Assuntos
Medicamentos Genéricos/economia , Acesso aos Serviços de Saúde/economia , Medicaid/economia , Medicamentos sob Prescrição/economia , Aprovação de Drogas/economia , Aprovação de Drogas/estatística & dados numéricos , Custos de Medicamentos/tendências , Gastos em Saúde/estatística & dados numéricos , Gastos em Saúde/tendências , Acesso aos Serviços de Saúde/tendências , Humanos , Medicaid/tendências , Patentes como Assunto , Medicamentos sob Prescrição/administração & dosagem , Fatores de Tempo , Estados Unidos
17.
Duke Law J ; 68(4): 767-805, 2019 Jan.
Artigo em Inglês | MEDLINE | ID: mdl-30649837

RESUMO

Bacteriophages, or "phages," are a category of highly adept and adaptable viruses that can infect and kill bacteria. With concerns over the burgeoning antibiotic-resistance crisis looming in recent years, scientists and policymakers have expressed a growing interest in developing novel treatments for bacterial infections that utilize bacteriophages. Because of the great expense associated with bringing a new drug to market, patents are usually considered the gold standard for incentivizing research and development in the pharmaceutical field. Absent such strong protection for a developer's front end investment, pharmaceutical development remains financially risky and unattractive. Unfortunately, recent Supreme Court jurisprudence analyzing patentable subject matter under 35 U.S.C. subsection 101 has cast doubt on whether phage therapeutics would be eligible for strong patent protection. In order for the promise of phage therapeutics to become a reality, alternative protections or incentives are likely necessary. Such a framework would likely include trade secrecy, regulatory exclusivities, research support, alternative payment models, or some combination thereof.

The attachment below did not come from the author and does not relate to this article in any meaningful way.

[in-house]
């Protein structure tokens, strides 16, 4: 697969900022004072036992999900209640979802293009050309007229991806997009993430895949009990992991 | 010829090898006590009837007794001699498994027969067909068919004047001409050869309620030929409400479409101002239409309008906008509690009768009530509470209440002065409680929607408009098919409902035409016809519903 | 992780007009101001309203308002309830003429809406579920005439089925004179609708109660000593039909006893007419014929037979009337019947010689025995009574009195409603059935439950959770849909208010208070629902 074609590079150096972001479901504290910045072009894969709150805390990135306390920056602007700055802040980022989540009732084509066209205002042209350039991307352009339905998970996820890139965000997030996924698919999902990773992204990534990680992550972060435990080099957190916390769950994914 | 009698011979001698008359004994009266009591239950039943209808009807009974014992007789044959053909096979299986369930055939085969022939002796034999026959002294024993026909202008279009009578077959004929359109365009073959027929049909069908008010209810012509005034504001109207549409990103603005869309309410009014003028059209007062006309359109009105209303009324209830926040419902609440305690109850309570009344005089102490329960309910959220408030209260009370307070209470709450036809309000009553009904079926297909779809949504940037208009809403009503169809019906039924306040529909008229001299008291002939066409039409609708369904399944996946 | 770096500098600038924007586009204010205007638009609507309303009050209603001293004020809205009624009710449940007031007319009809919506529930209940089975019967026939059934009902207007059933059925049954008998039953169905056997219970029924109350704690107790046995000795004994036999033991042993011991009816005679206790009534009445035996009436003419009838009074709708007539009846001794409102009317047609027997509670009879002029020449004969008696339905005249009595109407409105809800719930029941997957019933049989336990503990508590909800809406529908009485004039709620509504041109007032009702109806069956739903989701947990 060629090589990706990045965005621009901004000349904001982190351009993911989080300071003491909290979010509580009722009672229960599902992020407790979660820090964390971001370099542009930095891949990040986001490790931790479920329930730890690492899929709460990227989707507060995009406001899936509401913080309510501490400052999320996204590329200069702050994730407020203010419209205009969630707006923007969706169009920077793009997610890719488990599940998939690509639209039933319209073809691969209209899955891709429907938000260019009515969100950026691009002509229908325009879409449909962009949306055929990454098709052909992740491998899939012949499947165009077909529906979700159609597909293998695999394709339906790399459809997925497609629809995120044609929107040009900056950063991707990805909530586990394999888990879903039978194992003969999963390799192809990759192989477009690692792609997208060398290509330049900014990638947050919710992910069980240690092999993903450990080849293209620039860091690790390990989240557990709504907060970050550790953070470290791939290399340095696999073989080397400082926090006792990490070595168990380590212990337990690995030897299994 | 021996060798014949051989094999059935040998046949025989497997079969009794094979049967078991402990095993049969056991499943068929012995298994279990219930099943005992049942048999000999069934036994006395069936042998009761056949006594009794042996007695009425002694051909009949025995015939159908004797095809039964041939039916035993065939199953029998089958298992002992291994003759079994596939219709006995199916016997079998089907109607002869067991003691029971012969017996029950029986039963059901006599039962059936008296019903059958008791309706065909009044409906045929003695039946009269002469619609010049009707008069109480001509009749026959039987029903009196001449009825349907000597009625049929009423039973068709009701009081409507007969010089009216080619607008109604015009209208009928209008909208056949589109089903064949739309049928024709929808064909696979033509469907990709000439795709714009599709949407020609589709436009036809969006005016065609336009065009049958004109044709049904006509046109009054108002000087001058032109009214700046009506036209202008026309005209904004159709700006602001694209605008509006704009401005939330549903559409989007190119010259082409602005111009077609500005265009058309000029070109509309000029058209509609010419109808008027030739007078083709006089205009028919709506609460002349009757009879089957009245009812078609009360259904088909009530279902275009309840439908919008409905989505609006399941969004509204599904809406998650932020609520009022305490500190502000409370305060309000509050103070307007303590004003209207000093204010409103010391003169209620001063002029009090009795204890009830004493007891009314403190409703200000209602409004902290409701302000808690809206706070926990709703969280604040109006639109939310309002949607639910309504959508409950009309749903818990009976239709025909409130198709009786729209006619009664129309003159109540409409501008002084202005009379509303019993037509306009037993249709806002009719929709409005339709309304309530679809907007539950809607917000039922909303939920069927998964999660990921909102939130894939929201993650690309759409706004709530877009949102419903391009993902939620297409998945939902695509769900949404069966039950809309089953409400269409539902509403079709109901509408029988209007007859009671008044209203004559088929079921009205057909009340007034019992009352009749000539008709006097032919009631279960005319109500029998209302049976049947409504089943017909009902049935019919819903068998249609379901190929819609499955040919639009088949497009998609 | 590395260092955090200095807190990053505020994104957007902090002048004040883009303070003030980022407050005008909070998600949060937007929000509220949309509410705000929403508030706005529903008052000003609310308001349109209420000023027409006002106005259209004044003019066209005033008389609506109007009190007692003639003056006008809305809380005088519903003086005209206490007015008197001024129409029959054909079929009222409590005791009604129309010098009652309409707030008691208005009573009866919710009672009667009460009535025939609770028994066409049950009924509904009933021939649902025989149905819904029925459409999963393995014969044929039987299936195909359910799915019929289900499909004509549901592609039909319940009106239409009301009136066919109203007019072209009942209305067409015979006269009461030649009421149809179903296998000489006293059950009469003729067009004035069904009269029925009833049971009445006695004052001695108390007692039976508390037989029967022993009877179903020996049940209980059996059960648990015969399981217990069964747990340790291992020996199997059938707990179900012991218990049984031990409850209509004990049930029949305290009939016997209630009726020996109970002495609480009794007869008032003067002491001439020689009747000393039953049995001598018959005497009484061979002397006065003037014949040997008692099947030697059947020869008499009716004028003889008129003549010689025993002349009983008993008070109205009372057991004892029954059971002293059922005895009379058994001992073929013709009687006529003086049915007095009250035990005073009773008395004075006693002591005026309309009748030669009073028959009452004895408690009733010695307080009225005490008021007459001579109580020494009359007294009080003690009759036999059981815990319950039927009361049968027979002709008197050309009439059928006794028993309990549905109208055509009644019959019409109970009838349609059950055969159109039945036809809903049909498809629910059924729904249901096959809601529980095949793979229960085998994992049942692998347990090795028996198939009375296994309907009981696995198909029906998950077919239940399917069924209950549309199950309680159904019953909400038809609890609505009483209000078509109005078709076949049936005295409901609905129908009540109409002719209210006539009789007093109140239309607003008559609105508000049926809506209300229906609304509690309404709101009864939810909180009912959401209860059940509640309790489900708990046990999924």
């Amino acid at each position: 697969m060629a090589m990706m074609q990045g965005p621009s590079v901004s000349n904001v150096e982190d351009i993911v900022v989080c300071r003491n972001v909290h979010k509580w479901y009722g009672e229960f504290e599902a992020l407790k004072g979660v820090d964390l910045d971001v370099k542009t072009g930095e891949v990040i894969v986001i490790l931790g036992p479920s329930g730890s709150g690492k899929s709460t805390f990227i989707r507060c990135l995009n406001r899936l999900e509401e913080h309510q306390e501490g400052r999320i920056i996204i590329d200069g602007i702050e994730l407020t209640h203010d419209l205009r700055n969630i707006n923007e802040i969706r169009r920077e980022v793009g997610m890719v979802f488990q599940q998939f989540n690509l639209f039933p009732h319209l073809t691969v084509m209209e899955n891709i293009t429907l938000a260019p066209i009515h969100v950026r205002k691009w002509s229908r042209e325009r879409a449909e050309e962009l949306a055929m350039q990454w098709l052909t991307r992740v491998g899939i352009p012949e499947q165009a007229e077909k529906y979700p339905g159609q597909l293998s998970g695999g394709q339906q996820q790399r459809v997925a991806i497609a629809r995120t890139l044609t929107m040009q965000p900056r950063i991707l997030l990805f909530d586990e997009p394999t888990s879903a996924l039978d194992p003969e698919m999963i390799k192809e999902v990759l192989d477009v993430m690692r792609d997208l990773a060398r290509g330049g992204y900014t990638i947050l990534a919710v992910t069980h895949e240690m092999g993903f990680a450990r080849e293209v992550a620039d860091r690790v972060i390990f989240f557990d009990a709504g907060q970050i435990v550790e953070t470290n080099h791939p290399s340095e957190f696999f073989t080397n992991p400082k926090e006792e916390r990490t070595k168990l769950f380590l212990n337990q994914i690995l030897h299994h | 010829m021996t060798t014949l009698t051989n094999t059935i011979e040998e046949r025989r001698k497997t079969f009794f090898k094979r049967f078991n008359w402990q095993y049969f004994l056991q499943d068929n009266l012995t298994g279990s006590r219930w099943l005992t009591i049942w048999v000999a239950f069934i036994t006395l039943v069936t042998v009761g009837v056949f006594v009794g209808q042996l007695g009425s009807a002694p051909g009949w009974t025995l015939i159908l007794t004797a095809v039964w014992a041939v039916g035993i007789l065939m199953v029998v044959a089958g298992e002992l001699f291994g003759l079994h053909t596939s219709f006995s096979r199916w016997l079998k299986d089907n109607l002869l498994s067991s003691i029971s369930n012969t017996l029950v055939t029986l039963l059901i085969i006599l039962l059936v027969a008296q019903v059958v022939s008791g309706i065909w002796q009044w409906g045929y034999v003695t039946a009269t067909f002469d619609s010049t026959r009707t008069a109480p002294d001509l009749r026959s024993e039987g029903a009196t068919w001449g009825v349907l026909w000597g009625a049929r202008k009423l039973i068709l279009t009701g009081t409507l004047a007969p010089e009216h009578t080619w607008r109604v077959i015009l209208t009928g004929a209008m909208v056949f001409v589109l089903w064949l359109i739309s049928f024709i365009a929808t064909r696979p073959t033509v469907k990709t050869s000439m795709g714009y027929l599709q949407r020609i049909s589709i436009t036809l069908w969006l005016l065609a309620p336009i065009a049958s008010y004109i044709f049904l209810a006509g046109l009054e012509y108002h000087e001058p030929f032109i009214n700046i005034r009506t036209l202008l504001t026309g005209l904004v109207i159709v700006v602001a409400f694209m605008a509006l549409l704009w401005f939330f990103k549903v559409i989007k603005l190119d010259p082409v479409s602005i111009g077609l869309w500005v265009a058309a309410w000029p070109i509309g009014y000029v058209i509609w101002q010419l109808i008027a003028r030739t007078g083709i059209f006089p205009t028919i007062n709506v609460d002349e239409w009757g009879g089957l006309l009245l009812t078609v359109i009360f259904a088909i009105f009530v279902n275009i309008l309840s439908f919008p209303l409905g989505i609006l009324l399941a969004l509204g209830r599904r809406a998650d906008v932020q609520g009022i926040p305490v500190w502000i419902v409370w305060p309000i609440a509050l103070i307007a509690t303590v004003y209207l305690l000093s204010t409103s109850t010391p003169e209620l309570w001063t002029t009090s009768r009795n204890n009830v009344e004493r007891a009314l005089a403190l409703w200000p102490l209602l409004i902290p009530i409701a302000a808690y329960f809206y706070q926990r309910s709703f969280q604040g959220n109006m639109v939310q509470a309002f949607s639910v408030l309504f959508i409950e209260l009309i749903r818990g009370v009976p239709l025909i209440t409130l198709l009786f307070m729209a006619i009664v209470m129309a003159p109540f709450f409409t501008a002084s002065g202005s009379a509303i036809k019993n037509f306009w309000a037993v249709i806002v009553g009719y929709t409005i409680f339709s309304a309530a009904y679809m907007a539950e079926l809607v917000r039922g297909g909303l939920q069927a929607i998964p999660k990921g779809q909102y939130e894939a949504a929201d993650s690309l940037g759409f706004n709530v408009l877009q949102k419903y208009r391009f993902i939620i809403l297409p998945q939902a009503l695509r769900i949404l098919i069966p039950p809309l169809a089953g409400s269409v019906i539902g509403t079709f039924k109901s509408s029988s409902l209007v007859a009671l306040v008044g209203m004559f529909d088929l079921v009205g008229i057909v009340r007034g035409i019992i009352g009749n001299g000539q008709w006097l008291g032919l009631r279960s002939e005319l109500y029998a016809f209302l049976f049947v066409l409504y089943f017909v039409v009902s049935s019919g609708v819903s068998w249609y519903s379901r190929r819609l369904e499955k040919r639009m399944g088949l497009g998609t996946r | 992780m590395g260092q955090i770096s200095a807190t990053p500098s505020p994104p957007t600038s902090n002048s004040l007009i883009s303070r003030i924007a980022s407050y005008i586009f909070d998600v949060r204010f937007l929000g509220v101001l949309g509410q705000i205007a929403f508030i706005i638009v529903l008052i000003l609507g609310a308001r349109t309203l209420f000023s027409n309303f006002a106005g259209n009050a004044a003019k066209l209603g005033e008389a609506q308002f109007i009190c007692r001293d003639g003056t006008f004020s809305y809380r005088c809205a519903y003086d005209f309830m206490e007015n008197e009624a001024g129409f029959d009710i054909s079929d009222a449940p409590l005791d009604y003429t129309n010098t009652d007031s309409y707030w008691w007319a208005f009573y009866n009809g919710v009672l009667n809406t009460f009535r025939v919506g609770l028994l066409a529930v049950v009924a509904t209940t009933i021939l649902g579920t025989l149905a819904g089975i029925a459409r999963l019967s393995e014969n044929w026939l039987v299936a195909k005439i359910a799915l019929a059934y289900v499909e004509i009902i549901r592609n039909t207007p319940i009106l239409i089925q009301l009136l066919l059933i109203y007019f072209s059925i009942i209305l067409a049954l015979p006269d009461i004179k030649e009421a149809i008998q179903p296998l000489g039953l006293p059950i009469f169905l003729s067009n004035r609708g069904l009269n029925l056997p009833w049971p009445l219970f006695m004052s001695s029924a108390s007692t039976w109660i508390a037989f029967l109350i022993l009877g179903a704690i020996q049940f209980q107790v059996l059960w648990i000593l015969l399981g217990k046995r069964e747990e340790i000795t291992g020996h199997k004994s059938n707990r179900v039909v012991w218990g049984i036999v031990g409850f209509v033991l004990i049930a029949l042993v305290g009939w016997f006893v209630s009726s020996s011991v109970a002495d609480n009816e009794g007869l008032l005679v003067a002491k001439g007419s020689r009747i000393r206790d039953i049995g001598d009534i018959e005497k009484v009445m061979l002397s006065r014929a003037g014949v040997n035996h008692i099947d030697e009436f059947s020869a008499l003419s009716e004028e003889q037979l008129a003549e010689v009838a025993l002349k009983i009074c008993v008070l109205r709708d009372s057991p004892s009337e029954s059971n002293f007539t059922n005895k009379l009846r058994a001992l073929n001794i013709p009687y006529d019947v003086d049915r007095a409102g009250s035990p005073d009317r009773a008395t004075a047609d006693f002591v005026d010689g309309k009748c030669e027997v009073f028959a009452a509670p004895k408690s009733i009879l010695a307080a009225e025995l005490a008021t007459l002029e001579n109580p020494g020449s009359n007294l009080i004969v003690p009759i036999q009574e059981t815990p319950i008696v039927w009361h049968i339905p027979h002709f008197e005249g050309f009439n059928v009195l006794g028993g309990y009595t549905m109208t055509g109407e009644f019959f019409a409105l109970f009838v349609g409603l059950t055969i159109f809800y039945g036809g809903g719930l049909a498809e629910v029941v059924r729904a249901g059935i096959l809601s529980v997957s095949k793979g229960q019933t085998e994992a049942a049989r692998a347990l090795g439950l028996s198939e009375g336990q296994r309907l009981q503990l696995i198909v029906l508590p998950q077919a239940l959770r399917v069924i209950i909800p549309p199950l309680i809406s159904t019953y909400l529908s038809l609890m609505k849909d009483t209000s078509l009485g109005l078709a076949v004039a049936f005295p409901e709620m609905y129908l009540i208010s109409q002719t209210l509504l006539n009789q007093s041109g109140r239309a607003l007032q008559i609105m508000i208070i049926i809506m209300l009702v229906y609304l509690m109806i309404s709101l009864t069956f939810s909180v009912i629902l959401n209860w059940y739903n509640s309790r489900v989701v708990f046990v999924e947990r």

Assuntos
Aprovação de Drogas/economia , Aprovação de Drogas/legislação & jurisprudência , Desenvolvimento de Medicamentos/economia , Desenvolvimento de Medicamentos/legislação & jurisprudência , Farmacorresistência Bacteriana Múltipla , Farmacoeconomia/legislação & jurisprudência , Patentes como Assunto/legislação & jurisprudência , Terapia por Fagos/economia , Pesquisa/economia , Pesquisa/legislação & jurisprudência , Bacteriófagos , Competição Econômica/legislação & jurisprudência , Humanos , Motivação , Estados Unidos